Last year, in the first three parts of this series of posts, I described a variety of strategies that could be used by both class teachers and school leaders in order to increase the number of exposures to key concepts and vocabulary children experience. I’ve also explained how I would use cross-curricular links to strengthen children’s learning in my series of posts about specific topics.
I’ve recently been lucky enough to be invited to talk about primary geography and history with Neil Almond (@Mr_AlmondED), on Kieran Mackle’s (@Kieran_M_Ed) fantastic new podcast Thinking Deeply About Primary Education. The episodes will be part of the second season, which hasn’t yet been released, but you can find the first season here if you haven’t already (6) Thinking Deeply about Primary Mathematics – YouTube. During the course of our discussion on history, I realised that there’s another strategy I’ve used to develop cross-curricular links, which I omitted from my original list of strategies, and thought was worth adding.
An important aim of the history curriculum is developing a secure understanding of chronology. In KS1, children should know where the people and events they study fit within a chronological framework, and by the end of KS2, children should have developed a chronologically secure understanding of British, local and world history (although obviously not all of it, just the specific parts we are required to teach!). There has been a lot of discussion on Twitter about the best way of achieving this – is it through teaching history units in chronological order? What other strategies should we use to support chronological understanding? Stuart Tiffany (@Mr_S_Tiffany) has done lots of work on this recently if you’d like to look into it further. In this blog, I’m going to explore a few simple strategies that I’ve used to develop chronological understanding in my class, in addition to my normal history lessons, as a form of retrieval practice.
Put simply, what I did was use any spare few minutes, or a few minutes during a lesson, on the following activities:
- Give the children a list of people or events, and ask them to put them in order (either telling their partner, writing on a whiteboard, or given a set of cards to order in small groups)
- Given two people, events or time periods, ask which one came earlier or later
- Answer ‘Did x come before or after y?’ questions (answered by whole class voting)
- Given a date (of an event or a person’s birth or achievement), ask children to list other things that were happening at a similar time (usually generated through whole class discussion)
- Include questions about order in individual retrieval tasks, done as a ‘do now’ at the start of a lesson (for chronology, usually by giving a set of events out of order in a table, and asking children to number them in the correct order)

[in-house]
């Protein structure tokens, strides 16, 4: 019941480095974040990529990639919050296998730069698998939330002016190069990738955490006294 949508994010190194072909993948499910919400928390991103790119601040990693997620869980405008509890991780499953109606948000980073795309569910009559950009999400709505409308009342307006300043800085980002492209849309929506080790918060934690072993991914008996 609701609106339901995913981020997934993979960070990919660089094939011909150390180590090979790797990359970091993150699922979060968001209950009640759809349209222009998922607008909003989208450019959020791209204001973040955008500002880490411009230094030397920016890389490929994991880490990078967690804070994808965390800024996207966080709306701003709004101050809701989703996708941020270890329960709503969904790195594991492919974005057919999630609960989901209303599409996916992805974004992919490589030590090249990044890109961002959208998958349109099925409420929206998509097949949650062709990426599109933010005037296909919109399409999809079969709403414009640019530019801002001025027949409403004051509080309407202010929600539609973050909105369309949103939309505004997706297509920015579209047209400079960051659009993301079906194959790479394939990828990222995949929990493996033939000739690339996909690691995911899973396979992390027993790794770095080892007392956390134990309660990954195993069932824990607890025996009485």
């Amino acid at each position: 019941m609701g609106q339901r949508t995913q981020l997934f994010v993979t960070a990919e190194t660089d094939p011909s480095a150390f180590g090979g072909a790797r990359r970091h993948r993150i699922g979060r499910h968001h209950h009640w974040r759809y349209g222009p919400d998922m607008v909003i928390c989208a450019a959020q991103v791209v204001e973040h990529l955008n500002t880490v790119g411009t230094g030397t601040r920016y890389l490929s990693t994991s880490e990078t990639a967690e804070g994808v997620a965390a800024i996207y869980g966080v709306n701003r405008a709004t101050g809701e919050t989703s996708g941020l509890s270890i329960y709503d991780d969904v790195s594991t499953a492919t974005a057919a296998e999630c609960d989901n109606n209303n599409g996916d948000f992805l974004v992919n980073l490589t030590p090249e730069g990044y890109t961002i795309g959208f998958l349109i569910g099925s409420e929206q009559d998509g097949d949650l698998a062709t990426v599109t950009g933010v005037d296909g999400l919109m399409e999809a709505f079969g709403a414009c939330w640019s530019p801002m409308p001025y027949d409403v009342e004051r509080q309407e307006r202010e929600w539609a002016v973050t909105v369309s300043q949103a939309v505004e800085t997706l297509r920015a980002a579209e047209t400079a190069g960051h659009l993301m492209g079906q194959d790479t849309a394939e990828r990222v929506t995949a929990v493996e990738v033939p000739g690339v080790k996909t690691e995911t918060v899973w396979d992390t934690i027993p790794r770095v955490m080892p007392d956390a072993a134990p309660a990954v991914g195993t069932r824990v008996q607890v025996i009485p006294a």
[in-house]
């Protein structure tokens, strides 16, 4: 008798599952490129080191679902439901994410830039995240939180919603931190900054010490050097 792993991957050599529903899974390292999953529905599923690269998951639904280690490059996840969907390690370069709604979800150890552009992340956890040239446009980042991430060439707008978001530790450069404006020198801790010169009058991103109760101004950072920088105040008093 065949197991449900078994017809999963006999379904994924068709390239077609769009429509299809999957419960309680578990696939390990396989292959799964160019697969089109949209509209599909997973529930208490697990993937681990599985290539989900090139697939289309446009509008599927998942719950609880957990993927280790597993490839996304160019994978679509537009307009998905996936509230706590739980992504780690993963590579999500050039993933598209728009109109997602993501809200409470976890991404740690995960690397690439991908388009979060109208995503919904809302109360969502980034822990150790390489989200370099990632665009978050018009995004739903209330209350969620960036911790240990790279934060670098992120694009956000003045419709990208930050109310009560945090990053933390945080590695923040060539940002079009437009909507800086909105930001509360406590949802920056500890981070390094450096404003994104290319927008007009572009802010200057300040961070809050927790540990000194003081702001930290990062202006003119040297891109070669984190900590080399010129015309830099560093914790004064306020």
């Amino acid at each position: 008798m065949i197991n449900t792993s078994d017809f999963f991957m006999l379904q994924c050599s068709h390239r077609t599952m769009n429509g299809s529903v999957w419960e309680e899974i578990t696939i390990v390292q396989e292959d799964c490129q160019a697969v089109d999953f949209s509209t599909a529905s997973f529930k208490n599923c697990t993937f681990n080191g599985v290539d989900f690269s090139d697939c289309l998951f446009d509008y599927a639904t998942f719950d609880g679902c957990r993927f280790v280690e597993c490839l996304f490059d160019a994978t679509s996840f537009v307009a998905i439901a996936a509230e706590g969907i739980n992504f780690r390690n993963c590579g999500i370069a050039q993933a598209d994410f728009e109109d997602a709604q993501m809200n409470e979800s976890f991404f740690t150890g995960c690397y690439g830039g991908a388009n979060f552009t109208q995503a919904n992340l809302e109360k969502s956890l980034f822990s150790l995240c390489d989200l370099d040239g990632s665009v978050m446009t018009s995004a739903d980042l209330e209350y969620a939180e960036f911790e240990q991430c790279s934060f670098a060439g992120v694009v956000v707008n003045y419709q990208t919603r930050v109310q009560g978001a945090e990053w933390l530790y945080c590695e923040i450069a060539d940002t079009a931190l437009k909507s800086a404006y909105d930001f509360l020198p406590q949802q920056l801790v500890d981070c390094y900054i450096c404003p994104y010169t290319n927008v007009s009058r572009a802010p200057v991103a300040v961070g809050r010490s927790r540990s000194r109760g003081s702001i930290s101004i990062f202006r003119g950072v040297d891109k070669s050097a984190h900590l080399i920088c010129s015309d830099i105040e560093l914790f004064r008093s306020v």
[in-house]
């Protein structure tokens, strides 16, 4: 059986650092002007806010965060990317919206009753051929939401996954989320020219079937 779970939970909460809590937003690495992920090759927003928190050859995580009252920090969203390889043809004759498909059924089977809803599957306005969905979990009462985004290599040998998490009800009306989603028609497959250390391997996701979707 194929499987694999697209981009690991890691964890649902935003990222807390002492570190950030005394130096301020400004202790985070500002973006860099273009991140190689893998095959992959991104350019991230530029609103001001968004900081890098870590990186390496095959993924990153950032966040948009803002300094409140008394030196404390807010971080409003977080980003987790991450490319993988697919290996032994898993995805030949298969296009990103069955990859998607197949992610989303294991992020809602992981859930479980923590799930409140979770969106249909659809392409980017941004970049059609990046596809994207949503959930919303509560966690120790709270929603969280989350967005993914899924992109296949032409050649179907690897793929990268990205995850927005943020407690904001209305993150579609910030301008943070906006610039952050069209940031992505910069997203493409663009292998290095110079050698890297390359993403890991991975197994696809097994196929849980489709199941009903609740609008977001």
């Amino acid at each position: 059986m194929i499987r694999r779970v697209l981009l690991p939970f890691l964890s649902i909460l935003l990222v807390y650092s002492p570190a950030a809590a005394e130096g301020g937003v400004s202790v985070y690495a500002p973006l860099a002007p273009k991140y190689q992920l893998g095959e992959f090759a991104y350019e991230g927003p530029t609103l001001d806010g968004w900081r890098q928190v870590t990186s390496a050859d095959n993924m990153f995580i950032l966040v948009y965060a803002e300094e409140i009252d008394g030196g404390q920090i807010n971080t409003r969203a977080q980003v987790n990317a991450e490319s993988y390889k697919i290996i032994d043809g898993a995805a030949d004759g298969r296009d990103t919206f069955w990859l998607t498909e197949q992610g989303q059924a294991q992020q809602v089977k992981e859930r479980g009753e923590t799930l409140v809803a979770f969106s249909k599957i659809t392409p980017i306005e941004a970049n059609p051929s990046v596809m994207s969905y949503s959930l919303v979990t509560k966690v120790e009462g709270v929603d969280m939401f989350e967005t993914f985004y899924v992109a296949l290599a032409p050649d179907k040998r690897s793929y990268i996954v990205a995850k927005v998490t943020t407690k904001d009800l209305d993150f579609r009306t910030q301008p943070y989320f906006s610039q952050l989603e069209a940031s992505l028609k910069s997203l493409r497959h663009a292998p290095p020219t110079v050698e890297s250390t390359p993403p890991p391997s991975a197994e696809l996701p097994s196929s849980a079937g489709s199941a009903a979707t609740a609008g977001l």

This type of retrieval practice is useful for transferring what children have learnt into their long term memory after the initial point of teaching. I know that lots of teachers are using similar activities very effectively and it is part of the approach to teaching and learning at my school.
However, using these strategies with my class last academic year had an effect that I found so exciting, I didn’t believe the results I was getting and had to keep checking with slightly different activities to make sure it wasn’t a fluke.
Can you put the following events in chronological order?
- CS Lewis’ birth
- Publication of The Lion, The Witch and The Wardrobe
- William Wordsworth first published ‘Daffodils’
- Gustav Holst wrote ‘The Planets’
- John Adams wrote ‘Short Ride In A Fast Machine’
- Handel wrote ‘Messiah’
- Walter de la Mare wrote ‘Someone’
The vast majority of my class were able to accurately do this, as well as fitting them in a chronological sequence including different events and periods of history they had previously learnt about. And on multiple occasions because as I said, I was initially so surprised they had remembered these events that I checked several times, leaving gaps of a couple of weeks each time.
Possibly I shouldn’t have been surprised, because we had studied all of the above in depth throughout the year (ranging from one lesson on some pieces of music, to a week on Messiah and the two poems, to a full term on The Lion, The Witch and The Wardrobe). During those units of learning, I had included a brief explanation of chronology, linking to people, events and periods the children already knew, and using one or two of the activities listed above. We had noted that there were overlaps in time between the lives of many of the people who created the works we were studying, and compared them with events in the lives of Florence Nightingale and Mary Seacole, who the children learnt about in Year 2. Although we had found these discussions interesting, they were just asides arising from my desire to be thorough in my explanation, and I had not deliberately planned to link them together, hence my delight when the children remembered what I had said months before.
I obviously underestimated the power of the children’s emotional responses to poetry, stories, music and art. Building on the introduction I’m sure we all do when introducing a new work of art to the class, by including a little more context of the time period and building on children’s prior knowledge of history, can be a really powerful way of enriching children’s chronological understanding, and helping them see history as a coherent narrative, rather than a series of people and events that exist in separate vacuums.